Please note if you are running these examples in Visual Studio local mode this example currently will not yet run. It must be run against Azure Data Lake Analytics to succeed

@policefiles =
    EXTRACT CrimeID String,
    Month String,
    Reportedby String,
    Fallswithin String,
    Longitude String,
    Latitude String,
    Location String,
    LSOAcode String,
    LSOAname String,
    Crimetype String,
    Lastoutcomecategory String,
    Context String,
    filename string     
    FROM "/DemoFolder/{filename:*}.csv"
    USING Extractors.Csv();

@count =
    SELECT filename, COUNT(A.CrimeID) AS countresult
    FROM @policefiles AS A
    GROUP BY filename;

OUTPUT @count
    TO "/DemoFolderResult/outputcount5.csv"
USING Outputters.Csv();

Example 4 - Custom C# Functions

This example demonstrates the use of custom C# functions in code. It uses C# to get the last word in the string and returns the result.

U-SQL
@policefiles =
    EXTRACT CrimeID String,
    Month String,
    Reportedby String,
    Fallswithin String,
    Longitude String,
    Latitude String,
    Location String,
    LSOAcode String,
    LSOAname String,
    Crimetype String,
    Lastoutcomecategory String,
    Context String,
    filename string     
    FROM "/DemoFolder/{filename:*}.csv"
    USING Extractors.Csv();

@result =
    SELECT filename, CrimeID, Location, USQLApplication2.Udfs.splitLocations(Location) AS lsplit
    FROM @policefiles;

OUTPUT @result
    TO "/DemoFolderResult/outputresultCSharp.csv"
USING Outputters.Csv();
C#
using Microsoft.Analytics.Interfaces;
using Microsoft.Analytics.Types.Sql;
using System;
using System.Collections.Generic;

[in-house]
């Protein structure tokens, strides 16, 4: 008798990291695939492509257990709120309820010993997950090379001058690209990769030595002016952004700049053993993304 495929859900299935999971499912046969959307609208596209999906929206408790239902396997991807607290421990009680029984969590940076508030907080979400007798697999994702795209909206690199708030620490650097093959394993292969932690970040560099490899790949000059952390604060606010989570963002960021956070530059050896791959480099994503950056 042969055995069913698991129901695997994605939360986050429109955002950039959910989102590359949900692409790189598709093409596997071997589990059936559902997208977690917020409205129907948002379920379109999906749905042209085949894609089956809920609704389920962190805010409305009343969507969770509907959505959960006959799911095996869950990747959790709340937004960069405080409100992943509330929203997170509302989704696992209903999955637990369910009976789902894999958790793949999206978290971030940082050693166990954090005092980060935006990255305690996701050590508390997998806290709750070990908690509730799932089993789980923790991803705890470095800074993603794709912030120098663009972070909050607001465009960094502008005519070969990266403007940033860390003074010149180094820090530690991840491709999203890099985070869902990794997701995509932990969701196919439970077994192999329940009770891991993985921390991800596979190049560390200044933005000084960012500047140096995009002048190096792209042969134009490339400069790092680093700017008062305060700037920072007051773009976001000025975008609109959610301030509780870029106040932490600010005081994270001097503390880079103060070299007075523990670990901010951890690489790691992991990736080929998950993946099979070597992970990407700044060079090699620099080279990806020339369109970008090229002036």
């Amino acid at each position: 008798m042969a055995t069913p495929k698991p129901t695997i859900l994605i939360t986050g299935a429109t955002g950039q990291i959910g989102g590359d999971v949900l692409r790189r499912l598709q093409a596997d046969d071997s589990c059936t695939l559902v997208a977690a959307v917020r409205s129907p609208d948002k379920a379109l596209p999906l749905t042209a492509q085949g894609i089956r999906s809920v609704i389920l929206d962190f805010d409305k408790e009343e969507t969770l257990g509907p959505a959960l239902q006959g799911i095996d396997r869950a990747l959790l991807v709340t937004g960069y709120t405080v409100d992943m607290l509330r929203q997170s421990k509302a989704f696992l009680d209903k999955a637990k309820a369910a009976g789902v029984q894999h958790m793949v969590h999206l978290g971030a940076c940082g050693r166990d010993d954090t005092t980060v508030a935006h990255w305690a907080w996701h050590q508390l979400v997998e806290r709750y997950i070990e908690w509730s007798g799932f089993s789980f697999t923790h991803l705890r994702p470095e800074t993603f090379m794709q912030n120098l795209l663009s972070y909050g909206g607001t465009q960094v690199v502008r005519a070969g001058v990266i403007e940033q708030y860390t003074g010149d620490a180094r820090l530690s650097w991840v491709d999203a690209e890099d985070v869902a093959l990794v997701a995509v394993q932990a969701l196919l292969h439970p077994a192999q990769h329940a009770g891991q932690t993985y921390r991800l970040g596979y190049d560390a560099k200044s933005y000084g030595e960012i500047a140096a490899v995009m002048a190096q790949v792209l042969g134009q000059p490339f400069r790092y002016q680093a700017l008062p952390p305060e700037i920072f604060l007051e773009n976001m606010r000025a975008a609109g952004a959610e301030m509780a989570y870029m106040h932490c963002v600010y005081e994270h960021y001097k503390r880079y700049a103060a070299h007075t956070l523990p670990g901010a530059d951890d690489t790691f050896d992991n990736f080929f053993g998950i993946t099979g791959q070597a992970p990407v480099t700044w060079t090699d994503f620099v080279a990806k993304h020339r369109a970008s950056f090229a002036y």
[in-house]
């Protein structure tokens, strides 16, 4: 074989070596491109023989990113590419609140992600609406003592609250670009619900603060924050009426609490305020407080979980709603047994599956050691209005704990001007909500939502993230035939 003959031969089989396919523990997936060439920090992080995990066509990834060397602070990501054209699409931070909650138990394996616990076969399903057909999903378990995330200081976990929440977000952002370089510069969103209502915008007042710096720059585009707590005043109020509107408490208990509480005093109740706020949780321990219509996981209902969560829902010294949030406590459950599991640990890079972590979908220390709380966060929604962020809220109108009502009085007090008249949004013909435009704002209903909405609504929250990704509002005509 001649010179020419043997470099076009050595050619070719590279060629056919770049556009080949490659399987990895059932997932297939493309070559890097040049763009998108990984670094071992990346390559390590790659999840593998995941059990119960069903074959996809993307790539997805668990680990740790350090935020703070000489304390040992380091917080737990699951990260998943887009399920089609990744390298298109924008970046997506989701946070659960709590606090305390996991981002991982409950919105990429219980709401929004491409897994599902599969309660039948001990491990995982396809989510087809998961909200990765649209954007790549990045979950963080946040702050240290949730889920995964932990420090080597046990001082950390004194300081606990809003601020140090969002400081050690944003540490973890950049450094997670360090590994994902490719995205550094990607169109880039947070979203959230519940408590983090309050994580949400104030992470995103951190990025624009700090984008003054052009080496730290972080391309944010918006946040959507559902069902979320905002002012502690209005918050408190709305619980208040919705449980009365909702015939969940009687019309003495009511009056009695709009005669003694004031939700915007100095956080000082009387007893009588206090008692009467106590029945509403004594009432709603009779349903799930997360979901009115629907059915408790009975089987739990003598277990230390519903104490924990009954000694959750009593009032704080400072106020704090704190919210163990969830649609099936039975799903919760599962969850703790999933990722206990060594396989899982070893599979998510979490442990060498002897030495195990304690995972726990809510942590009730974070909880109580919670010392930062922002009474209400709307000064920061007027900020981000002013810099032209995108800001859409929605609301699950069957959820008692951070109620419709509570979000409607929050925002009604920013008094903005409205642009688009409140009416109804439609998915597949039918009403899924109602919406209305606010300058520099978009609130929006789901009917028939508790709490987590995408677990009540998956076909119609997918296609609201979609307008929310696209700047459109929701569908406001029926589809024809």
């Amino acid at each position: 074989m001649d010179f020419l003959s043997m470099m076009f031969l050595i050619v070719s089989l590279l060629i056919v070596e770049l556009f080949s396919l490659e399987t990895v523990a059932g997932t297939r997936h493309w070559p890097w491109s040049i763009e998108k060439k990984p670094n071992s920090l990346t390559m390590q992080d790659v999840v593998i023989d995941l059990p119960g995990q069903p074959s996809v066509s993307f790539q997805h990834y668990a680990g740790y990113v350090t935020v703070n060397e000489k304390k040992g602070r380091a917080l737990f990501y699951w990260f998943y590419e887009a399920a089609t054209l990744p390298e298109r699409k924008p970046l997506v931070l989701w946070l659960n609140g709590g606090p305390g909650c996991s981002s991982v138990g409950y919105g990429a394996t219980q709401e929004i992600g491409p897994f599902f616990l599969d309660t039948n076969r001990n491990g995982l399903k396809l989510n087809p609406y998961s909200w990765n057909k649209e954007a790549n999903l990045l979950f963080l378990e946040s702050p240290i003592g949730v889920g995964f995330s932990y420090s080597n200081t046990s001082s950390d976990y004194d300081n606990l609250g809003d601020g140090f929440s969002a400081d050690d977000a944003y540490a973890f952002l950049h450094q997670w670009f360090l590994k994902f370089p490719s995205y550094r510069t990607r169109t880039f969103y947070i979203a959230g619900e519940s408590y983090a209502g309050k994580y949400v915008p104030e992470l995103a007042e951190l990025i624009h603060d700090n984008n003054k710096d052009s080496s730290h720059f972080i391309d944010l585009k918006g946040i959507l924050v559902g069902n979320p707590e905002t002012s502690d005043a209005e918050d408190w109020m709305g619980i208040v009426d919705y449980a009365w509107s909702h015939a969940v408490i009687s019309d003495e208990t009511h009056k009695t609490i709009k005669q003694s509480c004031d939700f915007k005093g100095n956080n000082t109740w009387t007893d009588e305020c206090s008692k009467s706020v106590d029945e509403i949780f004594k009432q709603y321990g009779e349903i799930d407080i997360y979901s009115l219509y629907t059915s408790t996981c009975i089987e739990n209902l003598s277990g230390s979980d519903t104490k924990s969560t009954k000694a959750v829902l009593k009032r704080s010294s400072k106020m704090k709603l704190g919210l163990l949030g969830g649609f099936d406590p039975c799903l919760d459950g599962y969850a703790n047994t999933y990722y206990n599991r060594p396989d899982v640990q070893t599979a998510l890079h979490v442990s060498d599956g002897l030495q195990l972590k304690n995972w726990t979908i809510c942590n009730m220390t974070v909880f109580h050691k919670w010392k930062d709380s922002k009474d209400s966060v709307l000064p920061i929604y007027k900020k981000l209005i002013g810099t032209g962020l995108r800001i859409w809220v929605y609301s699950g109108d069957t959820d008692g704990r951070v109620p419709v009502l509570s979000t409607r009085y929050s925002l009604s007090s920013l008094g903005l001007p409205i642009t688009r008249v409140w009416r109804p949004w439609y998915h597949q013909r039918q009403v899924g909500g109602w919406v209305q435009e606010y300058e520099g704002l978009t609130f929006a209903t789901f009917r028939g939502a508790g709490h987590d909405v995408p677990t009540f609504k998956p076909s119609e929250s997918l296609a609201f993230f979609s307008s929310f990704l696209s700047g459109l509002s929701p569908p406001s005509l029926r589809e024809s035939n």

using System.IO;
using System.Text;

namespace USQLApplication2
{
    public class Udfs
    {
        public static string splitLocations(string location)
        {
            string res;
            if (location.Trim().LastIndexOf(" ") > 0)
            {
                res = location.Substring(location.Trim().LastIndexOf(" "));
            }
            else
            {
                res = "no last word";
            }
            return res;
        }
    }
}

Example 5 - Custom Extractor

This example demonstrates using a custom extractor to show the extensibility of U-SQL and its ability to deal with virtually any style of data.
The extractor is simply performing a split on each row using a comma and filtering out the data. In a real world scenario a custom extractor may use a regular expression to perform more complicated extraction of key data from unstructured sources.

U-SQL
DECLARE @FileLocation = "/DemoFolder/2014-05-cumbria-street.csv";

@policefiles =
    EXTRACT CrimeID String,
    Crimetype String  
    FROM @FileLocation
    USING new USQLApplication2.MyExtractor();

OUTPUT @policefiles
    TO "/DemoFolderResult/outputresultCSharp11.csv"
USING Outputters.Csv();
C#
using Microsoft.Analytics.Interfaces;
using Microsoft.Analytics.Types.Sql;
using System;
using System.Collections.Generic;
using System.IO;
using System.Text;

namespace USQLApplication2
{
    [SqlUserDefinedExtractor]
    public class MyExtractor : IExtractor
    {
        public override IEnumerable Extract(IUnstructuredReader input, IUpdatableRow outputrow)
        {
            char col_delim = ',';
            string line;
            var reader = new StreamReader(input.BaseStream);
            while ((line = reader.ReadLine()) != null)
            {
                var tokens = line.Split(col_delim);
                outputrow.Set("CrimeID", tokens[0]);
                outputrow.Set("Crimetype", tokens[9]);
                yield return outputrow.AsReadOnly();
            }
        }
    }
}

These basic examples should help get started with U-SQL.

Following on from this consider encapsulating the code by placing C# code into its own project, and place U-SQL code into functions.

Look at using Databases, Views and Tables in Azure Data Lake Analytics to store data in a different format from the raw data, for later reuse.

Consider compression on file types to save on storage and IO.